The main MEPs interventions: what is the agenda on the implementation of the existing energy priorities as a future Commissioner for Energy?
The members of ITRE Committee and ENVI Committee of the European Parliament have touched on some specific legislative fields, where they pointed out some of the main concerns. One of the first points addressed was the unavailability of the concrete measures to decarbonise energy sector, especially on the use of the nuclear power. Ms Kadri explained that in some certain cases the nuclear power plant will be operational but there must be provided a precise guidance on how to fulfil security requirements under the highest security standards.
Therefore, she also underlined that the Clean energy package is a good instrument which shows us the way to solve the market restrictions when it comes to integration of the European gas market. Some remarks were made on the readiness to fully implement the revision of the European Gas Directive, where Ms Simson agreed on the importance of the gas for district heating, since it is the most effective tool to replace the coal-based sources. She pointed out that in the future we do not speak about the natural gas but about the biogas and hydrogen in heating.
Some guessing on the possible revision of the RED Directive due to Ms Kadri's plan to increase the renewables targets have been made by MEPs. Therefore, Ms Kadri explained that we need to make sure that the conditions for the growth of renewables are there to accommodate them, promote research and innovation and to ensure the market will apply them first.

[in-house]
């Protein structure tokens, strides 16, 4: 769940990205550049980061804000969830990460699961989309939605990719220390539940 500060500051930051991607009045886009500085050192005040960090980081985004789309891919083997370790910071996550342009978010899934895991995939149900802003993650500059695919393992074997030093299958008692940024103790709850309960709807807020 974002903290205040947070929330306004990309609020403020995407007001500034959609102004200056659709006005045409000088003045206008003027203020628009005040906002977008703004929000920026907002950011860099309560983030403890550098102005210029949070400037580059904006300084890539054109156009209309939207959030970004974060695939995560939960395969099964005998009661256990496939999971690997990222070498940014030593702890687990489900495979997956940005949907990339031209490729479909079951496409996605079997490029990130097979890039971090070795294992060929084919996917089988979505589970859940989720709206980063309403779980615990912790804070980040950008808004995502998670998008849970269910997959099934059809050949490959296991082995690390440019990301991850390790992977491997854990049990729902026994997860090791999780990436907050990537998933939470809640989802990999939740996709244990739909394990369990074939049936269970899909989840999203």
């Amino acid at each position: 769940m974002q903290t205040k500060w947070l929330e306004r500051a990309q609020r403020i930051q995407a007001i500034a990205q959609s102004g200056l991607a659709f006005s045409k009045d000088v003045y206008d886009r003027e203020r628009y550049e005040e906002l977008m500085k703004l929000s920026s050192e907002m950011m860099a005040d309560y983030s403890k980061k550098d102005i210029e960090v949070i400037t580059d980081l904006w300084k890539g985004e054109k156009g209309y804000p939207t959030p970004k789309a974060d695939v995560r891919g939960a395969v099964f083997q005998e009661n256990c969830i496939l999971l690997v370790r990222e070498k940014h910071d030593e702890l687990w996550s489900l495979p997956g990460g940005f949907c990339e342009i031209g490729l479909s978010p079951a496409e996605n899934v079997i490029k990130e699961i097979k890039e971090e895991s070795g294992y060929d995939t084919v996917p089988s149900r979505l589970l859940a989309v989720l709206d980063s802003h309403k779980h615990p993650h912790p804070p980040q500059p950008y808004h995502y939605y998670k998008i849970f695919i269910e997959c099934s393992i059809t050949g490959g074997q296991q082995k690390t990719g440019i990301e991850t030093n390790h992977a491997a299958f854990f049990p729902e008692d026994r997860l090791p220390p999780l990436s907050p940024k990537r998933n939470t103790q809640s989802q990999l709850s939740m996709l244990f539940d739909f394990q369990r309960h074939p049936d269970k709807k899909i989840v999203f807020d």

On the point of the facilitation of the investments in renewables and efficient low carbon energy, Ms Simson underlined that for those purposes, the good part of European Investment Bank (EIB) will become a climate bank. Besides that, there will be other funds dedicated to this energy transition such as CEF, Horizon Europe and LIFE, together with the next MFF which will deliver twice as many resources allocated to energy, research and the grid.
MEPs highlighted that one of the main targets in the future investment is renovation of buildings stock, all around Europe, especially in multi-apartment buildings. There, significant energy and cost savings can be booked. Therefore, the high intensity energy industries, district heating and cooling and buildings renovations goes too slowly. MEPs raised a question to include renovation of buildings in circular economy. On this matter, Ms Kadri explained that regarding the district heating, it can go in hand with using more bioenergy for heating, smart integration between sectors and new innovations for heat pumps. She pointed out missing funds to make renovations faster, therefore she suggested that to begin with, the member states can share the best practices while some of them already discovered smart ways to attract investments, especially from private sector.
On increasing the energy efficiency of buildings and question if she considers to »open« the EPBD directive once again, Ms Simson exposed the importance of the final NEPCs which will enable the Commission to get an overview on applied targets per each Member State. Currently, Ms Kadri explained that it is potentially likely that not all the Member States will be ambitions enough to meet the targets. Therefore, the negotiation period will allow the Commission to negotiate higher targets where needed.
Generally, Ms Kadri underlined that the biggest fund for energy investment will be CEF but for the renovation rates in buildings sector by Kadri's opinion, the biggest financial wave must come from the private sector. Due to that, Ms Kadri called for the appropriate legislation at the local level that shall allow multiapartment buildings to take a special loan. To make this action, the close cooperation of the national level to provide loans will be needed.